Beginner Hi Fi
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Beginner Hi Fi for Cassette Tapes
I'm a meat and potatoes kind of cassette guy- not an audiophile. I got into tapes to save money on vinyl after buying a Technics deck, hooking it up to my receiver, and jamming my recently acquired first modern tape- iconAclass: Changing Culture With Revolvers, and finding out it sounded dope as fuck- which I wasn't expecting. I grew up taping music off the radio and making mixtapes from CDs for the car but had no idea they could sound as good as a record, if not better in many cases, especially considering the often significant difference in price.
I'm an example of someone who was buying tapes and vinyl beyond their means when I got into collecting- so when I faced financial hardship in late 2019 then again in early 2020, my collection became my primary source of income.
With that in mind I like to stress the investment factor of your collection, which means playing your expensive tapes on something that won't eat them and taking good care of them so they retain value if you ever do need to sell them.
Anyway- serious serious serious. This is about getting down to it and having the best experience with tapes for your money. Let's talk that first (or maybe second or third, even) cassette deck.
There really is no need to carry tapes around for portability- streaming is so convenient. In my opinion the full tape listening experience happens at home in the same place you listen to your records or CDs. Still, many will go for the Walkman for their first cassette player (Guardians of The Galxy, anyone?), though I feel this is a mistake (not anything to judge or hold against anyone. Many also try to use the term "walkman" for any small, portable player with a belt clip. I don't like to do this. Sony built the Walkman and if you are going to get a Walkman, get the real thing, or a comparable player from that era- REFURBISHED or expect to deal with learning to fix the thing.) On cassette forums, the number one thing I see is people demanding to know what is wrong with or how to fix their tape players, particular Walkman and other portables, when all that information should be available on youtube. To me, buying these portable players and expecting them to last long only leads to disappointment, and then you're back to spotify anyway at that point.
To get the full auditory values from your tapes, you need a classic hi-fi stereo setup: Cassette player, receiver, speakers, speaker wire and AV cables (those red and white things, whatever they're called).
Repairing the little Pads: You should also have some school glue and a tweezers handy for re gluing the felt pads- pinch a pad with a tweezers, dip the bottom side in a tiny dab of glue, lift the tape itself slightly out of the shell using the bottom of the tweezers- re glue, rewind, and let it dry.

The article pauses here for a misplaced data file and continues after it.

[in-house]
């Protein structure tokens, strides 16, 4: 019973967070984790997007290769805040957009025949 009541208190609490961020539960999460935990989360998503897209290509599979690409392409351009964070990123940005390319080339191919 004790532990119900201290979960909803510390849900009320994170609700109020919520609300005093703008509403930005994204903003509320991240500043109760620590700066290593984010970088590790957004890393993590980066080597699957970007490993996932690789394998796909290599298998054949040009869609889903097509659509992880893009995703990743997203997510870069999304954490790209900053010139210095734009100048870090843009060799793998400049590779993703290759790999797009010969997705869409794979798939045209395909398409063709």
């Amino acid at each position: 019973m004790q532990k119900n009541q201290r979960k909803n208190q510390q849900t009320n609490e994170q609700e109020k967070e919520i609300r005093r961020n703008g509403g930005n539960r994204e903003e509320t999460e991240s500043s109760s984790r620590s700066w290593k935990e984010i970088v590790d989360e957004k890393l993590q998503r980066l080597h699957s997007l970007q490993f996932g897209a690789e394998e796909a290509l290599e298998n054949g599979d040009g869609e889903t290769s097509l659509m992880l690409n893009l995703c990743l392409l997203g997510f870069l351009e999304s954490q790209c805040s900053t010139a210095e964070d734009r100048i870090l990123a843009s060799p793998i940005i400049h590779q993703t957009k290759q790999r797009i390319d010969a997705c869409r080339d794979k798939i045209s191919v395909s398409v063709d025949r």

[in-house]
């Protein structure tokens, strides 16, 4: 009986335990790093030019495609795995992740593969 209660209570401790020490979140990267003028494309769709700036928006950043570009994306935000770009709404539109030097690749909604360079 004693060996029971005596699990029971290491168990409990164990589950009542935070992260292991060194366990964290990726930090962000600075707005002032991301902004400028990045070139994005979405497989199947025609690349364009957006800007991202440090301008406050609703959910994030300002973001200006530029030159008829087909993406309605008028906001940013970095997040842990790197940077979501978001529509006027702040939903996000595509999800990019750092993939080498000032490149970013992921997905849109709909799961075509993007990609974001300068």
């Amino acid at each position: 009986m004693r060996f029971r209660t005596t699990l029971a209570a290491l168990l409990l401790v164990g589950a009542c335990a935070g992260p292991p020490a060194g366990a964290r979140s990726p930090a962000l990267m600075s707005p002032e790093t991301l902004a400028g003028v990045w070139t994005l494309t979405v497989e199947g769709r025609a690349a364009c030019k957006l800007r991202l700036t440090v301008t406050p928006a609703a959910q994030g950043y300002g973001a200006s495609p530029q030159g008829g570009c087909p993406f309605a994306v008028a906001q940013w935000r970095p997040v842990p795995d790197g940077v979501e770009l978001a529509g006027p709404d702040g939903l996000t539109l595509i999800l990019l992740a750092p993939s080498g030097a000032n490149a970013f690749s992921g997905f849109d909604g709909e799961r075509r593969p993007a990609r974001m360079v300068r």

This setup doesn't have to be expensive- you can always start scrappy and build a more pleasing syetem aesthetically later while getting value from your tapes in the meantime. Of course, expensive means different things to different people but I'm going to show examples of stereo builds for a variety of budgets.
For your first deck I recommend something from the 1990s by Technics- REFURBISHED or not at all. (If you find one in working condition, for a price you can live with, by all means don't pass it up.) These usually have cool 90s conveniences and features like Dolby noise reduction, auto reverse, etc. There is something to be said about players with less moving parts lasting longer (Meaning no auto reverse,etc). I like auto reverse, though- you don't have to get up to flip the tape like you would a record. Purists would probably slap me but I dig the convenience, shamelessly.
Technics decks are well-rounded, solid decks- nothing fancy but also a lot of depth for the price. You can find them readily repaired and tuned on eBay, generally for around $100 including shipping- you'll pay the same for a new Pyle or whatever they brand those modern things as, as they're all the same, as you've likely heard, just with slightly different setups. They will never be capable of sounding as good as the machines built in the 70s, 80s, and 90s. So why waste the time and money? Go for the real thing, right away.
Technics Decks on eBay:
If you have a million dollars or a bitcoin or something get a Nakamichi Dragon. Otherwise don't worry about that shit when the tape bullies tell you that's what you get first (and there are tape bullies on the forums, lol...?).
You need a receiver. If you're running your record player without a receiver, this is a great time to get that outta here and hook the thing up to a receiver. You can generally find cheap Sony receivers which will last a while before burning out. There is no shortage of receivers in the way there is a shortage of sorts of solid, refurbished tape players.
I've also seen tiny Microcomponent receivers by Panasonic,Toshiba and Sony that include a CD player as well as USB and bluetooth, and you can totally rock a tape deck with one of these- you just plug in the cassette player to the audio in, and the speakers also plug directly in to it.
If you have a million dollars I don't know what to recommend. I guess that's awesome! On to speakers.
This is embarrassing, but the only speakers I've used for the past 5 years or so were Bose 141 Bookshelf Speakers. I generally find them at thrift stores or try to pay no more than $50/pair. I'm cheap. Have you figured that out yet?
If you'd like me to build you a budget stereo, email me at firstname.lastname@example.org and I'll do my best to help you find something cool within your budget. Having even a basic hi fi setup in the home is the mist rewarding way to enjoy the investment you've made in your cassette tapes and records.
Here are some additional resources: